Detlev Glanert: Weites Land
Given its Dutch premiere by the orchestra in June 2019, the latter work bears the subtitle Musik mit Brahms, the reason being immediately clear from the first two notes, which sound like the distinctive beginning of Brahms’s Fourth Symphony, albeit at a slightly slower tempo. The distinguishing elements of this Brahms symphony, such as the descending third and ascending sixth, also play an important role.
Yet Glanert never seeks to imitate Brahms’s work. With the references he makes to the important intervals in the symphony, the motivic development, the ringing fanfares, references to dance rhythms and moments of unabashed lyricism, Glanert instead creates a modern equivalent of the gestures of the composer who hailed from Hamburg.
It is the balance between tradition and innovation in Brahms’s work which so appeals to Glanert. He says, ‘Brahms used traditional techniques, but wasn’t conservative, even though few people realised this. Of course, he wasn’t a revolutionary, like Wagner. But the way in which Brahms constantly achieves variation would have a great influence on modern music. And certainly when it comes to rhythm, he was innovative.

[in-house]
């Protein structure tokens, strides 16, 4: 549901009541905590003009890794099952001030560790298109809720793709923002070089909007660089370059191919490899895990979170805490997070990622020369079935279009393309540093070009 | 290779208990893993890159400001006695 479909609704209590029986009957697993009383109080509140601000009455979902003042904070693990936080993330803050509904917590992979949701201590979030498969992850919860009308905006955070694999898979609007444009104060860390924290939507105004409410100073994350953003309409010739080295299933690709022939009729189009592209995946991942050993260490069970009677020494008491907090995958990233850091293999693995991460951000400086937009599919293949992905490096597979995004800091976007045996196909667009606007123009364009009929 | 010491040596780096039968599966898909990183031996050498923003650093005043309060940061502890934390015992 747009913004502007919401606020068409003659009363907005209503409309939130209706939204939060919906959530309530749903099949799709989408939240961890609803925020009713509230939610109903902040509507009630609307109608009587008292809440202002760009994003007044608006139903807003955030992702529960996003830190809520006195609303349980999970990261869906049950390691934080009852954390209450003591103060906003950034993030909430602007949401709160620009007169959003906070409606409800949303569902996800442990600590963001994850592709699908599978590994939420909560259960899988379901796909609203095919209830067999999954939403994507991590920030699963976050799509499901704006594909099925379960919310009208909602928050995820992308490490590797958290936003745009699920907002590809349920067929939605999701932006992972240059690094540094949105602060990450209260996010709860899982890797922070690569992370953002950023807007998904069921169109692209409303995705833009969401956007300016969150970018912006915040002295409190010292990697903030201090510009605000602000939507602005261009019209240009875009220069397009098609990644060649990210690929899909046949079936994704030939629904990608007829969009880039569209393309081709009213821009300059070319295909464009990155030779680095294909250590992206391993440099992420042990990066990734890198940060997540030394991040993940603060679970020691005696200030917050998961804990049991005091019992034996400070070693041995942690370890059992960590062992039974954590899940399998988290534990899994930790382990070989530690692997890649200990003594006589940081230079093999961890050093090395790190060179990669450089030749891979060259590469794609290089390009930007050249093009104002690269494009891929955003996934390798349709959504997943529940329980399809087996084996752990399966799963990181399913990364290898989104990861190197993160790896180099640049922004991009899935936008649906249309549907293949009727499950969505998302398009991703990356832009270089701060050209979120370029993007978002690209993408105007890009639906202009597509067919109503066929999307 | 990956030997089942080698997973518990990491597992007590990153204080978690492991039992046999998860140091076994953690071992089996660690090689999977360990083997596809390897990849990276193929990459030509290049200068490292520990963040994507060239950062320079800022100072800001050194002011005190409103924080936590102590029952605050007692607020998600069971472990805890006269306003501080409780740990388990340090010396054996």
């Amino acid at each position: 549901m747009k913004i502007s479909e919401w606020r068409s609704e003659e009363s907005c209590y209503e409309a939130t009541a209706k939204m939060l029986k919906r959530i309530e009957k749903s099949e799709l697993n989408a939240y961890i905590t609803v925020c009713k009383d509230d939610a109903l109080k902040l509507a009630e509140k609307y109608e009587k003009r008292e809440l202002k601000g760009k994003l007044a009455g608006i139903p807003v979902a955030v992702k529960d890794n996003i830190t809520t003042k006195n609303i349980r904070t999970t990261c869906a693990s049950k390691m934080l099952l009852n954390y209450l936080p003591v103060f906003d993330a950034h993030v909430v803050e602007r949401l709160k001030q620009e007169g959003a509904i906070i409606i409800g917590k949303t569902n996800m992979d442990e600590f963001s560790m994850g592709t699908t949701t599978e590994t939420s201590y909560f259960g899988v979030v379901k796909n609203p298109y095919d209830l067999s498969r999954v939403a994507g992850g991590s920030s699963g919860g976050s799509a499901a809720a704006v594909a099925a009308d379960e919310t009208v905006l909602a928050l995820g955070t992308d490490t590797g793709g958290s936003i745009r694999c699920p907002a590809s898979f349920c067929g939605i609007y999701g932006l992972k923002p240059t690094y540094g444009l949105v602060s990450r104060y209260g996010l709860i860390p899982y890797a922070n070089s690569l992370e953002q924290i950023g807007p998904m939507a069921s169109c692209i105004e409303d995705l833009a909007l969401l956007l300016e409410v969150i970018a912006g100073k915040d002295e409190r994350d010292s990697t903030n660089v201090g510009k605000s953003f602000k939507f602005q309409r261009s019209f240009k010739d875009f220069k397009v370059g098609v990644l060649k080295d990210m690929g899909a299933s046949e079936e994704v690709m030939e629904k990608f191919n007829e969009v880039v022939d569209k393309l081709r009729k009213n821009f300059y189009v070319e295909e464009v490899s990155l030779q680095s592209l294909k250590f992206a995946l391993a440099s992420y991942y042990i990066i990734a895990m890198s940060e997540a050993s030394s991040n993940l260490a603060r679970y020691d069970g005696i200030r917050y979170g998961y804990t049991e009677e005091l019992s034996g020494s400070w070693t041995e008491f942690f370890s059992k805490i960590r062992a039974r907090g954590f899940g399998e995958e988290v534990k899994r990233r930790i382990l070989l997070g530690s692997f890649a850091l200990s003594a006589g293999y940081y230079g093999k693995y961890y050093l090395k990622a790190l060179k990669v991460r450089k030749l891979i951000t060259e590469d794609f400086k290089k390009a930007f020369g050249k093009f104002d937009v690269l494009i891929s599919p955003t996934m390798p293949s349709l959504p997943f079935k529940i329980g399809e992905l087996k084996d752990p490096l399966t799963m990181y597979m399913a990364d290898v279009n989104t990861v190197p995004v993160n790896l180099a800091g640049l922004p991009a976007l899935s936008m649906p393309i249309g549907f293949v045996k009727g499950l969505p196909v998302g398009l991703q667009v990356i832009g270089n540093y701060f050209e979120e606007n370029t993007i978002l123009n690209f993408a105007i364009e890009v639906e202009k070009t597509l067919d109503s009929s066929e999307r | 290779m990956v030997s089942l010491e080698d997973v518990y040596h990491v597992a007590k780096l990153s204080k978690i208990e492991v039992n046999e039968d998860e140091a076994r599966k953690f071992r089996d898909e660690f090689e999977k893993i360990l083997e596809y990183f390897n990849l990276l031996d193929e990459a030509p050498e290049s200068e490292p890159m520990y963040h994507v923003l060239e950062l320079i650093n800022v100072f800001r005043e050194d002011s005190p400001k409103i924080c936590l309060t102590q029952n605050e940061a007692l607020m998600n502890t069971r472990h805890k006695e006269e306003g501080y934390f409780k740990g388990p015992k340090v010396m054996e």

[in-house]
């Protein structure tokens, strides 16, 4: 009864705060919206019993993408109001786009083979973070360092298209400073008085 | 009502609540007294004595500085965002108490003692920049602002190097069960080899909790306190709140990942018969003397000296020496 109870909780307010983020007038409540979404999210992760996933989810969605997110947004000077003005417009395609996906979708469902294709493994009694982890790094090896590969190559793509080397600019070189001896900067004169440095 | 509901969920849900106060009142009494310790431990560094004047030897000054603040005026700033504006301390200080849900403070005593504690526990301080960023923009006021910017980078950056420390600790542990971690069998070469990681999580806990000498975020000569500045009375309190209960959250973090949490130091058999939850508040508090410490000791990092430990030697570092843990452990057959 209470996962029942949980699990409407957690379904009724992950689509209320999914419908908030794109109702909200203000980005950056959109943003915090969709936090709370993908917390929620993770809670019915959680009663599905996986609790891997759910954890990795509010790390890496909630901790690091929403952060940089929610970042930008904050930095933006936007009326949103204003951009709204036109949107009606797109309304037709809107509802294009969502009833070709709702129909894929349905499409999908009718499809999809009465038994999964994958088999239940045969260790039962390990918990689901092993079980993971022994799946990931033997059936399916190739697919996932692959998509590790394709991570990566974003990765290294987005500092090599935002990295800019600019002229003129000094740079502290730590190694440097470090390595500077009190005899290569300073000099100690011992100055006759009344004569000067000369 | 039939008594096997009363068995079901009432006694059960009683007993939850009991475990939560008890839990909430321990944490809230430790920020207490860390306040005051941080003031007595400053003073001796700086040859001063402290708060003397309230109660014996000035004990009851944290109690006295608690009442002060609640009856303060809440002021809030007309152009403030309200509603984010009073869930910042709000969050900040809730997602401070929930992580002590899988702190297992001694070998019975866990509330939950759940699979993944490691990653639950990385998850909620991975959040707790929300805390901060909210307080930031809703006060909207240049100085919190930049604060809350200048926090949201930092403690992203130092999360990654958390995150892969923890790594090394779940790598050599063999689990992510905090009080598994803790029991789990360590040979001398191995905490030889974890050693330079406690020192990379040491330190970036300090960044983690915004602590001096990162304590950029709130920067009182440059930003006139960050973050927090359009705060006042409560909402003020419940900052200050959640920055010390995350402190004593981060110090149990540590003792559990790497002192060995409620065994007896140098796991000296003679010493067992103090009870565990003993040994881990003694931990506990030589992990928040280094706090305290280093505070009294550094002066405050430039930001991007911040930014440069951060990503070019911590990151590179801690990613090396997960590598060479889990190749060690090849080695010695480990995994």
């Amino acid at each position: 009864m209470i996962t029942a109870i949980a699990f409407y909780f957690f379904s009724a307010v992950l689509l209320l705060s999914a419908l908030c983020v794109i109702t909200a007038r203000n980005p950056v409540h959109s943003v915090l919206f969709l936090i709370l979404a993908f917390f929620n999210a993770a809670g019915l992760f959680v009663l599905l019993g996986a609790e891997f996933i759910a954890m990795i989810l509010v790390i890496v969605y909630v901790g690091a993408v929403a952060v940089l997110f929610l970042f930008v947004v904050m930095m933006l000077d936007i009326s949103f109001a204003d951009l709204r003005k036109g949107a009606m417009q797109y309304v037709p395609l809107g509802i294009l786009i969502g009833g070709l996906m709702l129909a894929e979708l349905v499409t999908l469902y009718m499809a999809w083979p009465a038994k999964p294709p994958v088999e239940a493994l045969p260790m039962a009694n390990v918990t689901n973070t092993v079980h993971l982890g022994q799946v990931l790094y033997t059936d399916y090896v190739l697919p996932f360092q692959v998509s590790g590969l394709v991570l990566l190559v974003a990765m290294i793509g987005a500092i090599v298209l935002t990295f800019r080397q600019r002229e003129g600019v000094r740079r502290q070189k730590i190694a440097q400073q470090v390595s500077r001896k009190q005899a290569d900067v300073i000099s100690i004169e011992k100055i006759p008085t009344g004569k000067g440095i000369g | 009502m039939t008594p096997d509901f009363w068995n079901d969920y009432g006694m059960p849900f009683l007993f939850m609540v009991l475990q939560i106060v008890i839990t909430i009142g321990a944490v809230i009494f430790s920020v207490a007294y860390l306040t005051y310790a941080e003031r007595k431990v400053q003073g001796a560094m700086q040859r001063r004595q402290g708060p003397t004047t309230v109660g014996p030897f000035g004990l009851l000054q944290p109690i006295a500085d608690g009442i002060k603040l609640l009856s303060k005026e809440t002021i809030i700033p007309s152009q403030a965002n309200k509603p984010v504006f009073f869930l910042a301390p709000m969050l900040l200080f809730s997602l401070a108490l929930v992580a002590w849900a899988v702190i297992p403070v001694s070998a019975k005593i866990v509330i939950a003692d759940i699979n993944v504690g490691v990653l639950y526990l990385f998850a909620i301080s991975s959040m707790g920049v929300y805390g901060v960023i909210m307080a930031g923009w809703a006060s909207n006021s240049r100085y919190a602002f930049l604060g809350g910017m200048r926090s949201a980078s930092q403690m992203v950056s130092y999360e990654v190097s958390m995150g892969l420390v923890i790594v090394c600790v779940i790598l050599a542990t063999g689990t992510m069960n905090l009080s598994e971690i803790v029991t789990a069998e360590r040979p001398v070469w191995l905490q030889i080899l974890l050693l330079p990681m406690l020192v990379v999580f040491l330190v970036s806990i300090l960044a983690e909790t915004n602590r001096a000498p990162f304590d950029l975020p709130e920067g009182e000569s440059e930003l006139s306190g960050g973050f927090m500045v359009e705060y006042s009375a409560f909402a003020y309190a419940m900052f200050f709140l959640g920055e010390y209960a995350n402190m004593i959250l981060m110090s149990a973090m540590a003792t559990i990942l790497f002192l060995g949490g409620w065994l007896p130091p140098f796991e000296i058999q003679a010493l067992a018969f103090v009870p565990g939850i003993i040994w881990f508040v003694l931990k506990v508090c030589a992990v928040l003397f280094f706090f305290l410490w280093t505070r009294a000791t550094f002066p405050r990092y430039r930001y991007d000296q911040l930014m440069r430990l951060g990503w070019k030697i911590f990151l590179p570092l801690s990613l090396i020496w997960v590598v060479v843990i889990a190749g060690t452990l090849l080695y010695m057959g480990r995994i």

Rhythm held little interest for Wagner, whose only real focus was harmonic development.’
Glanert, who also happens to hail from Hamburg, has written multiple works in which he makes reference to Brahms, such as the Brahms-Fantasie from 2011–12 and Idyllium, which he wrote for Concertgebouworkest Young in 2019 and in which Brahms’s Symphony No. 2 serves as the point of departure. Weites Land, however, is perhaps the closest to Brahms. ‘There is much northern Germany in it – the Brahmsian smell of marshland and wide skies,’ the composer once said of the work.